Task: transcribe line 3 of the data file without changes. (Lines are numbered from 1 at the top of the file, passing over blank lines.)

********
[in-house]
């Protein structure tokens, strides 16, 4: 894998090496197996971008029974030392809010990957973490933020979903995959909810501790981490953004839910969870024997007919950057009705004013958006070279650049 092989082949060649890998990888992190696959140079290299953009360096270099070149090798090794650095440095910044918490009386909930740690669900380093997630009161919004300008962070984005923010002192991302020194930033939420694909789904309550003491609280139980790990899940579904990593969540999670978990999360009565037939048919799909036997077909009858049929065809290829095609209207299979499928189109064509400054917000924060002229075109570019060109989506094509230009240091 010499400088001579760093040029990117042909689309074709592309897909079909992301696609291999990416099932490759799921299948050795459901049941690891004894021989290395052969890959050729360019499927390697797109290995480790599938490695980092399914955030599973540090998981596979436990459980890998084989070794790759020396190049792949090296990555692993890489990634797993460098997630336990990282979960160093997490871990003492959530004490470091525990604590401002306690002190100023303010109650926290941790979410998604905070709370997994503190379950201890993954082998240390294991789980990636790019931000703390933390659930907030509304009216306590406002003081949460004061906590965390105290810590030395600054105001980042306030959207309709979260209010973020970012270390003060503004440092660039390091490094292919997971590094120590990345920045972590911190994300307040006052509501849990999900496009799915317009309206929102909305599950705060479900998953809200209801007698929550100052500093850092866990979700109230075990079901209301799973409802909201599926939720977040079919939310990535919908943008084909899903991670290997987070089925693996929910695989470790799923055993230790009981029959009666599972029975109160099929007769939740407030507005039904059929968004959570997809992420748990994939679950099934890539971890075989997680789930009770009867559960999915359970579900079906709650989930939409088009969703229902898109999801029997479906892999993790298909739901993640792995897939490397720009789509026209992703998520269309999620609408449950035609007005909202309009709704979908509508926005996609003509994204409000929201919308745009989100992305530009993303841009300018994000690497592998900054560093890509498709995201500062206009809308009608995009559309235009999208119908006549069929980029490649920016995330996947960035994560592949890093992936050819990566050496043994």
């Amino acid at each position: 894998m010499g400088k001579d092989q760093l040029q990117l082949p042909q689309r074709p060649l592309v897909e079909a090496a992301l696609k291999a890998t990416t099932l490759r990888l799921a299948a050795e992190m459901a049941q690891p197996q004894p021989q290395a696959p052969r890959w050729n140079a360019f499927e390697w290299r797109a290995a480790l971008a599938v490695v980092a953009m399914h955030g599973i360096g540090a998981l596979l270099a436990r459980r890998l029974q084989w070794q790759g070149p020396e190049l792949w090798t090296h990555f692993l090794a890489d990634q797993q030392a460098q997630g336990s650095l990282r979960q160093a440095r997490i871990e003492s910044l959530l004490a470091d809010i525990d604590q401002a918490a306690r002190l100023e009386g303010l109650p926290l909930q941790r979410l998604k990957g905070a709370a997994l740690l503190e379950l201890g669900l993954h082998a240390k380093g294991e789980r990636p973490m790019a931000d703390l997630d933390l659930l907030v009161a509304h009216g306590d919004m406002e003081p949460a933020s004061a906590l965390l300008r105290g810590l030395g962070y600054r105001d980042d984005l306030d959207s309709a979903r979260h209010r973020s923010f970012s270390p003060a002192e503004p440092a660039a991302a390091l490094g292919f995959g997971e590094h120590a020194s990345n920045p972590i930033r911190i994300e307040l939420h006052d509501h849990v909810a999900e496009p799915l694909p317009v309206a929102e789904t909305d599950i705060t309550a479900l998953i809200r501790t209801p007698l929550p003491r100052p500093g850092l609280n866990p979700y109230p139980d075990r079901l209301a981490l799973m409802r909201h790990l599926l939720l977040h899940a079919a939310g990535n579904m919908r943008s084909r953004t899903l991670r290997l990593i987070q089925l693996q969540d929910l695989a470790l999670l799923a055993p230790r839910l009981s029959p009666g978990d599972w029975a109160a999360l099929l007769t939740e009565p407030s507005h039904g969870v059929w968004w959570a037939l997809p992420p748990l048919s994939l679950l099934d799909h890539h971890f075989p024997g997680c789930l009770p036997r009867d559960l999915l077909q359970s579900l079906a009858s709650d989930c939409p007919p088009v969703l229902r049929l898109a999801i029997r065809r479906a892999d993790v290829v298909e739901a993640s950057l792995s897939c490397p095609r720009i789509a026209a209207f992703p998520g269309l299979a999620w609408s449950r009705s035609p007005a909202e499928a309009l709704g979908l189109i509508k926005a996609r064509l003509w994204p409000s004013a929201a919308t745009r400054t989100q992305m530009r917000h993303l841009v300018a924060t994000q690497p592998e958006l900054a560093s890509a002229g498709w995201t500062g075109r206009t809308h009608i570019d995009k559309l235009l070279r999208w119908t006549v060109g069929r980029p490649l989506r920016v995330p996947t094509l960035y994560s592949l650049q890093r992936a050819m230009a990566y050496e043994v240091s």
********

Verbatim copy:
């Amino acid at each position: 894998m010499g400088k001579d092989q760093l040029q990117l082949p042909q689309r074709p060649l592309v897909e079909a090496a992301l696609k291999a890998t990416t099932l490759r990888l799921a299948a050795e992190m459901a049941q690891p197996q004894p021989q290395a696959p052969r890959w050729n140079a360019f499927e390697w290299r797109a290995a480790l971008a599938v490695v980092a953009m399914h955030g599973i360096g540090a998981l596979l270099a436990r459980r890998l029974q084989w070794q790759g070149p020396e190049l792949w090798t090296h990555f692993l090794a890489d990634q797993q030392a460098q997630g336990s650095l990282r979960q160093a440095r997490i871990e003492s910044l959530l004490a470091d809010i525990d604590q401002a918490a306690r002190l100023e009386g303010l109650p926290l909930q941790r979410l998604k990957g905070a709370a997994l740690l503190e379950l201890g669900l993954h082998a240390k380093g294991e789980r990636p973490m790019a931000d703390l997630d933390l659930l907030v009161a509304h009216g306590d919004m406002e003081p949460a933020s004061a906590l965390l300008r105290g810590l030395g962070y600054r105001d980042d984005l306030d959207s309709a979903r979260h209010r973020s923010f970012s270390p003060a002192e503004p440092a660039a991302a390091l490094g292919f995959g997971e590094h120590a020194s990345n920045p972590i930033r911190i994300e307040l939420h006052d509501h849990v909810a999900e496009p799915l694909p317009v309206a929102e789904t909305d599950i705060t309550a479900l998953i809200r501790t209801p007698l929550p003491r100052p500093g850092l609280n866990p979700y109230p139980d075990r079901l209301a981490l799973m409802r909201h790990l599926l939720l977040h899940a079919a939310g990535n579904m919908r943008s084909r953004t899903l991670r290997l990593i987070q089925l693996q969540d929910l695989a470790l999670l799923a055993p230790r839910l009981s029959p009666g978990d599972w029975a109160a999360l099929l007769t939740e009565p407030s507005h039904g969870v059929w968004w959570a037939l997809p992420p748990l048919s994939l679950l099934d799909h890539h971890f075989p024997g997680c789930l009770p036997r009867d559960l999915l077909q359970s579900l079906a009858s709650d989930c939409p007919p088009v969703l229902r049929l898109a999801i029997r065809r479906a892999d993790v290829v298909e739901a993640s950057l792995s897939c490397p095609r720009i789509a026209a209207f992703p998520g269309l299979a999620w609408s449950r009705s035609p007005a909202e499928a309009l709704g979908l189109i509508k926005a996609r064509l003509w994204p409000s004013a929201a919308t745009r400054t989100q992305m530009r917000h993303l841009v300018a924060t994000q690497p592998e958006l900054a560093s890509a002229g498709w995201t500062g075109r206009t809308h009608i570019d995009k559309l235009l070279r999208w119908t006549v060109g069929r980029p490649l989506r920016v995330p996947t094509l960035y994560s592949l650049q890093r992936a050819m230009a990566y050496e043994v240091s």